According to Phil Freelon—whose architectural designs for museums, cultural centers, and parks are the subject of the exhibition Container/Contained—it all starts with the idea. For Freelon ideas should drive design and further the powerful visions and missions of the institutions within to imbue the architecture with meaning.
Freelon and his team were masters of intentional design metaphors that are thought provoking and reference African American culture and history. They often explored the idea of interweaving in their designs either through explicit reference to textiles or weaving or integration with artwork and exhibitions. In addition Freelon and his team intertwined projects into the fabric of their neighborhoods through references to materials, colors, and sites. For example repeated patterns at Emancipation Park in Houston connect the paths, seating, architecture, and landscape to traditions rooted in the park’s history and its influence on the surrounding community.
The idea of ascension also appears repeatedly in the work of Freelon and his team as they sought to elevate communities through design. In many projects, including the Lewis Museum in Baltimore and the Gantt Center in Charlotte, they employed monumental stairs to encourage reverential climbing. They also often organize space within buildings so that visitors ascend from dark lower levels up toward light-filled spaces paralleling stories of uplift.
Such uplift is exemplified in the controlled path through the International Center for Civil and Human Rights in Greensboro, NC. The journey begins with heavy history in the galleries that are below ground, from which visitors ascend as they learn the story of the historic lunch counter where the sit-in movement originated.
The designers used this same circulation pattern at the Smithsonian National Museum of African American History and Culture in Washington, DC, in which three stories of window-less subterranean history galleries encased in concrete give way to a light-filled celebration of African American culture and perseverance as visitors ascend the multistory escalators.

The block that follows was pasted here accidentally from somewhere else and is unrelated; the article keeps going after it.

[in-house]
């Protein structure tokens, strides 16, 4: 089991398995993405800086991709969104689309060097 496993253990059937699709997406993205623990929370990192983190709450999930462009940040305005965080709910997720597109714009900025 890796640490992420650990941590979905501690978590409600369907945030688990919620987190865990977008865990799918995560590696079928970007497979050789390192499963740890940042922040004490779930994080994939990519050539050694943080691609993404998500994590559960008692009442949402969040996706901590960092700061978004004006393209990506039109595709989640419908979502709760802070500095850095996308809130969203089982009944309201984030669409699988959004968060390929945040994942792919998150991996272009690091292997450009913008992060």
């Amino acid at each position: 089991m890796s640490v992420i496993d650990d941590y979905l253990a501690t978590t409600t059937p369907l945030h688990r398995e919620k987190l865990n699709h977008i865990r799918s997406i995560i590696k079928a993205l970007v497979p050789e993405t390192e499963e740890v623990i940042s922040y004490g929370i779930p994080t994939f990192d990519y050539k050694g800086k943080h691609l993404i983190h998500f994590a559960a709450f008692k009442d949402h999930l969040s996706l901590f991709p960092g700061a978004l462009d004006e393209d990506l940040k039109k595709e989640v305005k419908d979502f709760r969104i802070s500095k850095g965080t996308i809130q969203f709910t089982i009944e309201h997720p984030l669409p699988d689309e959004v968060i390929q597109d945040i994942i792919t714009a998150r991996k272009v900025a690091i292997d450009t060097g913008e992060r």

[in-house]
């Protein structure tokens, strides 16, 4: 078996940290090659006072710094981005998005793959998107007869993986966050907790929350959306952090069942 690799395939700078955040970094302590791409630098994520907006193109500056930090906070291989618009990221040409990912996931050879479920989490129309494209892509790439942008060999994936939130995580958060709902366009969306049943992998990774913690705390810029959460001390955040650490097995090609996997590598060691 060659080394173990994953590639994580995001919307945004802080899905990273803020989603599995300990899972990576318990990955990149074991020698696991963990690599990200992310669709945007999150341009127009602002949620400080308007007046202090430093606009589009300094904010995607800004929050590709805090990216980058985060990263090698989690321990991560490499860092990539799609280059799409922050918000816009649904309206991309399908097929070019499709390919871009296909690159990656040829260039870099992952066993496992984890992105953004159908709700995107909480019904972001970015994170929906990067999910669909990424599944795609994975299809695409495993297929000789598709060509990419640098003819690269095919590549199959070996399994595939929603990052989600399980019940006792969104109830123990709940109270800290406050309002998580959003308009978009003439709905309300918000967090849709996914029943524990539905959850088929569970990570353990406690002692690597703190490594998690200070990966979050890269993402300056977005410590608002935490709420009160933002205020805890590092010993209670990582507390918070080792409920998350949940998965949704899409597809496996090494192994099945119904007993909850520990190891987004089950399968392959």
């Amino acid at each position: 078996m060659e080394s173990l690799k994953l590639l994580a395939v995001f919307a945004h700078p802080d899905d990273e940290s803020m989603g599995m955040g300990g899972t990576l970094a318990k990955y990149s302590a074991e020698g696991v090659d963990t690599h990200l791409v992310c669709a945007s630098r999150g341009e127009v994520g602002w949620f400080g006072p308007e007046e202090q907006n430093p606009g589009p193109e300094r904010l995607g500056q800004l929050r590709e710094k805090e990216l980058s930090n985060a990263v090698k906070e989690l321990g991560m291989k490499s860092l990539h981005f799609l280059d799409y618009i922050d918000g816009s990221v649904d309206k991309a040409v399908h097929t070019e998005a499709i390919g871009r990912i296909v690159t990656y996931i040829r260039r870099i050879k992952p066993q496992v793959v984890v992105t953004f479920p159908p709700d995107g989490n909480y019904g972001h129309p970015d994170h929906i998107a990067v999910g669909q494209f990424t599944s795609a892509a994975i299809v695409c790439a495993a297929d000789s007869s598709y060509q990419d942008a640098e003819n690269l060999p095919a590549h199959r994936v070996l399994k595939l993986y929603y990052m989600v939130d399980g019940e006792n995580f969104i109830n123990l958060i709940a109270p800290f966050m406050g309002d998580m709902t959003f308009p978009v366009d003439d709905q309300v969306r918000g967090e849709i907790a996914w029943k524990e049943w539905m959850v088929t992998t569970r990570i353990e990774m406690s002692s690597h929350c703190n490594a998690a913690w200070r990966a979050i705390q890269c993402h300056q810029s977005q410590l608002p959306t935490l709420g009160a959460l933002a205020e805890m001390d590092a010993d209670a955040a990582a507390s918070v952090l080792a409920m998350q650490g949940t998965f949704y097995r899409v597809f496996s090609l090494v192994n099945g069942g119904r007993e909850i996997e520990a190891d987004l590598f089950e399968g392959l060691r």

Visual symbols are present in most of Freelon’s designs. He and his team were especially adept at creating building forms that reference historical and cultural elements and ideas important to African American history and that reinforce the missions of the institutions housed within.
How ideas become buildings is especially clear, even to nonarchitectural audiences, in many of Freelon’s projects. The interlocking arms of peaceful protesters inspired the interlocking, protective shape of the Center for Civil and Human Rights in Atlanta. The pages and spine of an open book inspired the solid back wall and vertical fins on the facade of the Tenley-Friendship Library in Washington, DC. The three-tiered crown of a West African caryatid sculpture became the iconic shape of the Smithsonian National Museum of African American History and Culture. A shelf of vinyl records inspired the cuboid volume with colorful vertical striations of the Motown Museum in Detroit.
Through text, conceptual sketches, historic and contemporary photos, diagrams, and 3-D-printed models, the Container/Contained exhibition explores and reveals how Phil Freelon and his team of designers turned ideas into architecture.
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